(Bloomberg) -- The car-sharing company Getaround is actively seeking a sale as the coronavirus outbreak has sent demand plunging and left the startup dangerously short on cash, according to people familiar with the matter.
The startup, whose backers include SoftBank’s $100 billion Vision Fund, has been one of the two leading companies in the peer-to-peer car-sharing industry, where people can rent out their private vehicles online for hours or days. Investors had valued it at well over $1 billion. Getaround has said it has 5 million users.
But travel companies have been hit particularly hard by the pandemic as large swaths of the global population have been ordered to stay mostly indoors. If Getaround cannot find a buyer or an infusion of cash, the startup may consider bankruptcy protection, said one of the people familiar with the matter, all of whom asked not to be identified because the information is private. Other backers of Getaround include Menlo Ventures and Toyota Motor Corp.
A spokeswoman for Getaround wrote in an email: “Like many other businesses, we are dealing with the impacts of the Covid-19 outbreak, both in the U.S. and Europe, and we are evaluating the appropriate steps to manage this unprecedented event. This includes the support of our investors.”
Economic impacts from the virus have been far-reaching and immediate, and startups have been particularly vulnerable. Many are unprofitable and lack a financial cushion. The trouble among SoftBank’s portfolio of startups has heightened concerns over the conglomerate’s creditworthiness and the value of its investments. Even before the pandemic, SoftBank Group Corp. founder Masayoshi Son faced criticism for pouring billions of dollars into unproven and unprofitable companies. OneWeb, backed by SoftBank Group, is considering bankruptcy, Bloomberg reported Thursday.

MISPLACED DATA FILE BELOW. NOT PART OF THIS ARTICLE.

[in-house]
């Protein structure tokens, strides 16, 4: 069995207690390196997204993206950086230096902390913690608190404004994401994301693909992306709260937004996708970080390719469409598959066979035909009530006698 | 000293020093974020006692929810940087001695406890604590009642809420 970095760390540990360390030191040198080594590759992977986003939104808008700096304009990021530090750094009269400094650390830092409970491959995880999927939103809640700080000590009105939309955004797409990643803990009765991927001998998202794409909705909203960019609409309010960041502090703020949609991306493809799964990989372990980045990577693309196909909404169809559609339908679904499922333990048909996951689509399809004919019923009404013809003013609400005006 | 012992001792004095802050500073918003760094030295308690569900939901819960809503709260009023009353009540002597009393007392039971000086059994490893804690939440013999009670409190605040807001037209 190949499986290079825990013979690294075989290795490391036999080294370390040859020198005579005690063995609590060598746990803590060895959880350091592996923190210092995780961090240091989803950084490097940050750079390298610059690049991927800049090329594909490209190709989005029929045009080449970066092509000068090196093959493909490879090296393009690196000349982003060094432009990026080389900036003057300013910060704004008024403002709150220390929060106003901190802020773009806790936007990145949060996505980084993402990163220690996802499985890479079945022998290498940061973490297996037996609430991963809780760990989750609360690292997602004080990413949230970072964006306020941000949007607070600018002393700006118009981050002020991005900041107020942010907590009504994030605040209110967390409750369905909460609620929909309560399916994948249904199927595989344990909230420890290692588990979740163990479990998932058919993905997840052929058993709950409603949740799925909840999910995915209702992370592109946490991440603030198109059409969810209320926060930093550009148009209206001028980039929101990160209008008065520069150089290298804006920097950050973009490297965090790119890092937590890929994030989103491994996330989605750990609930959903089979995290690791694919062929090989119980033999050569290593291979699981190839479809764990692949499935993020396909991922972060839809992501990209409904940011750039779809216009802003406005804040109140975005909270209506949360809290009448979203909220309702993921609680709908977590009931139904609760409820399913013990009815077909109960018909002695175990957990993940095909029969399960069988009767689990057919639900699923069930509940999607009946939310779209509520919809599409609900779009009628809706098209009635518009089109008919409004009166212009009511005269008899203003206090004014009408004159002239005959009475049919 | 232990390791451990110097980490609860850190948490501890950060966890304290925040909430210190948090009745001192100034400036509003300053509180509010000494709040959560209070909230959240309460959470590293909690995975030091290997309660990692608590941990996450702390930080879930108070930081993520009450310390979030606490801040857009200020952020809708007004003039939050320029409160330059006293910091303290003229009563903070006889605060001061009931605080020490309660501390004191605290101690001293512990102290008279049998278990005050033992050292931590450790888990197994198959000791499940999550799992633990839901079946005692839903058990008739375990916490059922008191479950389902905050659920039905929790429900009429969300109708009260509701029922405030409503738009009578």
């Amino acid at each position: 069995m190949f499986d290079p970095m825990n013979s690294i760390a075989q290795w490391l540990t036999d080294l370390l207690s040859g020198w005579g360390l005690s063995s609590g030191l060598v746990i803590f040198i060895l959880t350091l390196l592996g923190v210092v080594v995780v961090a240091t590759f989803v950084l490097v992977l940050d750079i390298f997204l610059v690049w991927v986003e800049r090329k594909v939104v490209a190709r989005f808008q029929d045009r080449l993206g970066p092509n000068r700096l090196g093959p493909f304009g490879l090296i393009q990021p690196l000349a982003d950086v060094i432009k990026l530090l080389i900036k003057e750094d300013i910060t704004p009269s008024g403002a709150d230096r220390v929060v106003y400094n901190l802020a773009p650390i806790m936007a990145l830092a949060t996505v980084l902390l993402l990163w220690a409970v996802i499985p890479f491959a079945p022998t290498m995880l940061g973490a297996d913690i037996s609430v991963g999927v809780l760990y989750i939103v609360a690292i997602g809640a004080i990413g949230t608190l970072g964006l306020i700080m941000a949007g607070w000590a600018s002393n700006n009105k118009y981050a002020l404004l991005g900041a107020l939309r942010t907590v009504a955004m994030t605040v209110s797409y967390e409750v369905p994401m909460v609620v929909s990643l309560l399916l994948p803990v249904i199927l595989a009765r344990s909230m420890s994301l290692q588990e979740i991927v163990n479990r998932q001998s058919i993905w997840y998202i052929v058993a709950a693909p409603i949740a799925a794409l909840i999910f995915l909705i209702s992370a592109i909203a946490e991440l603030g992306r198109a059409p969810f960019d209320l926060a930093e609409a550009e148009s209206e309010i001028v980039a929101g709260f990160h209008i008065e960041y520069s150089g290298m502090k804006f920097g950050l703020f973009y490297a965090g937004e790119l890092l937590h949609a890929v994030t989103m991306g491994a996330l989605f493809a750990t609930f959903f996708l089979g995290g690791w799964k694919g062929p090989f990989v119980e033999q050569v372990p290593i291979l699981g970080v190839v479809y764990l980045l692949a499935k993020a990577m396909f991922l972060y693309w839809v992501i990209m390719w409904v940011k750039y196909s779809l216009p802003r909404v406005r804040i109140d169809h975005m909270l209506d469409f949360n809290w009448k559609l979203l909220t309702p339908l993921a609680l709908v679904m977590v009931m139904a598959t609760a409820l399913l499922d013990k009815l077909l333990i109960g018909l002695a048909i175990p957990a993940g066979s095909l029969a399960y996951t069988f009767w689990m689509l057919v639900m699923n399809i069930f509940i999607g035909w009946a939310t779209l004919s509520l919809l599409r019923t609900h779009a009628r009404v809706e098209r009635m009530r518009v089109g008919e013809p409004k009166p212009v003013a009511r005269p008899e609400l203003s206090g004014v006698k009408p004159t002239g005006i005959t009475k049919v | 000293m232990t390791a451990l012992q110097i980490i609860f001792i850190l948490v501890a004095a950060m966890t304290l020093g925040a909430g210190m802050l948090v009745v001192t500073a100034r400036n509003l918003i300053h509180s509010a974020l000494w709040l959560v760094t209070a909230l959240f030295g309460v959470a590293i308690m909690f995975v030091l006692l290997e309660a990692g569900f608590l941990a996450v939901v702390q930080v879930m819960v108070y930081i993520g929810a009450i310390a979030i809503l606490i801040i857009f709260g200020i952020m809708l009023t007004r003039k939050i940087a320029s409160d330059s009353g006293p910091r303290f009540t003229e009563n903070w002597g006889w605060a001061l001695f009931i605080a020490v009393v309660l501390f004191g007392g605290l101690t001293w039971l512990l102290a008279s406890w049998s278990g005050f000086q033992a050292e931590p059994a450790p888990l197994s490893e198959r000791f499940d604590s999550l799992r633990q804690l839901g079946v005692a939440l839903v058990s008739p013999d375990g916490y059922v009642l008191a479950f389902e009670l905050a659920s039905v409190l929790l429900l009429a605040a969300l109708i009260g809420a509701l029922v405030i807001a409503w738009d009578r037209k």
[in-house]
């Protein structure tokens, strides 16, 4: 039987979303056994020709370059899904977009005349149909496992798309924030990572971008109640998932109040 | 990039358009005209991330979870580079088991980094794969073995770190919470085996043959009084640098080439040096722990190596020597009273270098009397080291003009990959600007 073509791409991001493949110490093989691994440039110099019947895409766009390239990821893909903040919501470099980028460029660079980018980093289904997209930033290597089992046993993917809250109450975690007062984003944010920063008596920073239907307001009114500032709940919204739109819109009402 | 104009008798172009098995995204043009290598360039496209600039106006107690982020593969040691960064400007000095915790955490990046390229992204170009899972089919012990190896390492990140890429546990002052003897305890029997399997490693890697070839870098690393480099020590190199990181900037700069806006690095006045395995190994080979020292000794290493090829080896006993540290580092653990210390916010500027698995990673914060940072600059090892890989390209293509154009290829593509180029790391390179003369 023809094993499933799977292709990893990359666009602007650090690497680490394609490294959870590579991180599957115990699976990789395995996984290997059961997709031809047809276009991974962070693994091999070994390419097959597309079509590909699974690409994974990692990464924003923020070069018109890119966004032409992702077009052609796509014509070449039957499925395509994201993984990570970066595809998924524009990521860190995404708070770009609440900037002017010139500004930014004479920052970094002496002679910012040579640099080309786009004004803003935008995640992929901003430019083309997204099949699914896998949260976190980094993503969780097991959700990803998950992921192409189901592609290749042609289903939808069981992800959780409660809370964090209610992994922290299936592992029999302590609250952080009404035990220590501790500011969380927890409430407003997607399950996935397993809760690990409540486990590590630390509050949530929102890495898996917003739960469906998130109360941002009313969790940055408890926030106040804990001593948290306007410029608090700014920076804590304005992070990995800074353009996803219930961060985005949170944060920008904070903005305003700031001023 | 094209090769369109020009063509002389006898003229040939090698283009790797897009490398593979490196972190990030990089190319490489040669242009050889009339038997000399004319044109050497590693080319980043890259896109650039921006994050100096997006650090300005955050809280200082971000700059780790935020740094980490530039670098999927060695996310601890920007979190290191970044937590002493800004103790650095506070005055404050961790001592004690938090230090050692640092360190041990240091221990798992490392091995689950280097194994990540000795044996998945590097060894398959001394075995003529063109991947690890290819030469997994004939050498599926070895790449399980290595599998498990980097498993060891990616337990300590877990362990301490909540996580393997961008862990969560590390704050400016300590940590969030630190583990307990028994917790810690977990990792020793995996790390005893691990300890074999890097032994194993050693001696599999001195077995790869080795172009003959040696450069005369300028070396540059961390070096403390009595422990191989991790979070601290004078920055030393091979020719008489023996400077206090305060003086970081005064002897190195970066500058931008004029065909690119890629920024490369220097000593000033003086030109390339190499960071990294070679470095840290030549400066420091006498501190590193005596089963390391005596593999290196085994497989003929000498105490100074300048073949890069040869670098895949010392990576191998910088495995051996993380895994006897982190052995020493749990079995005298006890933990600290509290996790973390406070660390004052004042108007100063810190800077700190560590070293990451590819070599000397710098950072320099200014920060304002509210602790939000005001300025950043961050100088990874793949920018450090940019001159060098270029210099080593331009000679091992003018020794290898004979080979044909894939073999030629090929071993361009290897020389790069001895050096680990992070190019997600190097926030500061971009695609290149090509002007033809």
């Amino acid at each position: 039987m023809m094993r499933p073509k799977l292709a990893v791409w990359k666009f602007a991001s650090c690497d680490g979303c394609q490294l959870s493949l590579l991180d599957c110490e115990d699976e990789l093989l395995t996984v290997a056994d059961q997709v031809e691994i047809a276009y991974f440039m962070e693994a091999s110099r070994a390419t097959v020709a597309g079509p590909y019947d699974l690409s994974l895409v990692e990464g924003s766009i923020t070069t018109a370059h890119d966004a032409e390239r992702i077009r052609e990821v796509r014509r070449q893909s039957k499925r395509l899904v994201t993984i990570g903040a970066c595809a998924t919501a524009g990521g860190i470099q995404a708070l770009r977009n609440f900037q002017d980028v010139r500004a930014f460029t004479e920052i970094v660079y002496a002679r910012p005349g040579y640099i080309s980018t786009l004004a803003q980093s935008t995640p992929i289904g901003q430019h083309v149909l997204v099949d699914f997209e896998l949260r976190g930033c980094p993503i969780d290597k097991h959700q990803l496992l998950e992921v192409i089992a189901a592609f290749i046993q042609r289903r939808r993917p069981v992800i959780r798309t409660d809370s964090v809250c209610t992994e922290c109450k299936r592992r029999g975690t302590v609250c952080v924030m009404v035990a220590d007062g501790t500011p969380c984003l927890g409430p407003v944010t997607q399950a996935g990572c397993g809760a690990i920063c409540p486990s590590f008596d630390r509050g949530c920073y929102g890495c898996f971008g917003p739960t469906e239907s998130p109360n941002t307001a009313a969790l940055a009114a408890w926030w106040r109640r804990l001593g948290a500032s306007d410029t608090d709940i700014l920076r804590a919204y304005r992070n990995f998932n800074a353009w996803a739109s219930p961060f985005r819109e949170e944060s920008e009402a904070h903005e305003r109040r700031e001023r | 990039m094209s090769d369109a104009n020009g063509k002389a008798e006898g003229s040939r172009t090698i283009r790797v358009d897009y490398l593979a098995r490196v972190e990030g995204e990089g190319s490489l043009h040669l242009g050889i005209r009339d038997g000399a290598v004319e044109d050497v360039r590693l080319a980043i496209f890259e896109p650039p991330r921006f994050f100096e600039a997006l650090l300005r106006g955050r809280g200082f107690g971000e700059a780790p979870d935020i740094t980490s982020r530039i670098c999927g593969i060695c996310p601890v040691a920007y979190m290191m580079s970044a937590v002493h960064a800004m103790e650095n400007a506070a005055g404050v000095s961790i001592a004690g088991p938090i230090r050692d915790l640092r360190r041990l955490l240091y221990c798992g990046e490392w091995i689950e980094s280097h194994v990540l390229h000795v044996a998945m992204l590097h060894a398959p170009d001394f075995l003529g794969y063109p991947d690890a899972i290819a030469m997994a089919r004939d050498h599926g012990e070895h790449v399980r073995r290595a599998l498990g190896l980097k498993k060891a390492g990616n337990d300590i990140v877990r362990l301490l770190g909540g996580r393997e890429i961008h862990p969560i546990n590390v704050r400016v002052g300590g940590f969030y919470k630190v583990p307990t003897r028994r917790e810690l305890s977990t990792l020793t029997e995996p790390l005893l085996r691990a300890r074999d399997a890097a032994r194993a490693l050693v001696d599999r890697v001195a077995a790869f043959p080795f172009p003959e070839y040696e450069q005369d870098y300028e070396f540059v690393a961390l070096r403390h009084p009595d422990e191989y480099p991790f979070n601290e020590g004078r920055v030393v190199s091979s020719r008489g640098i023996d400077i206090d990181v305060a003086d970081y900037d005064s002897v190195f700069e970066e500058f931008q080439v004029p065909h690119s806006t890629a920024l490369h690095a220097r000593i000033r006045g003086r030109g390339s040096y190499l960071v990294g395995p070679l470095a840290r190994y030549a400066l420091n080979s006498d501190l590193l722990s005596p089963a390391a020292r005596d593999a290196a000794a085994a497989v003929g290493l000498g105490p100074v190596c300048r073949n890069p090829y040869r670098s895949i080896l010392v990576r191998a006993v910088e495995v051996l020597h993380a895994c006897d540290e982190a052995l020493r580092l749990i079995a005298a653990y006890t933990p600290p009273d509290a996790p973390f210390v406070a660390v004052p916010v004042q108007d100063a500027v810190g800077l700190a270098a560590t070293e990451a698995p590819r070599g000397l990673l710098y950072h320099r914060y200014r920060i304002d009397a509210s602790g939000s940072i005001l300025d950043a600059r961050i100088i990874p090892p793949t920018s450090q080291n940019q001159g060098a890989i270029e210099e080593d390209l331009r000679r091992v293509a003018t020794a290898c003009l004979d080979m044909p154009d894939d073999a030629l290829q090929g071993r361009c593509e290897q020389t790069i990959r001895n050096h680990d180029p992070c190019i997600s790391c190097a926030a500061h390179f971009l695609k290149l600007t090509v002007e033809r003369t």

Getaround and the broader car-sharing industry had been facing challenges even before the pandemic. The number of vehicles on car-sharing networks as of January, about 2.7 million, is dwarfed by the number of ride-hailing drivers, 64.6 million, according to Bloomberg New Energy Finance. Getaround said in January it had dismissed some workers but that it would continue to operate in more than 300 cities and that its revenue was growing sixfold. Last month, a car-sharing network owned by European automakers Daimler AG and BMW AG, called Share Now, stopped operating in North America.
This month, Getaround outlined measures it was taking in response to the Covid-19 outbreak, which included waiving cancellation fees and quarantining cars that had been in contact with the coronavirus. Turo Inc., Getaround’s main startup rival, announced similar policies. Both companies acknowledged they’d seen drops in demand.
On Thursday, as officials around the U.S. ordered many businesses to close, Getaround said it would keep renting cars. “Our service remains essential to our communities by providing flexible and safe access to transportation, and we are working to ensure it continues to be available during this time,” a spokeswoman said in a statement.
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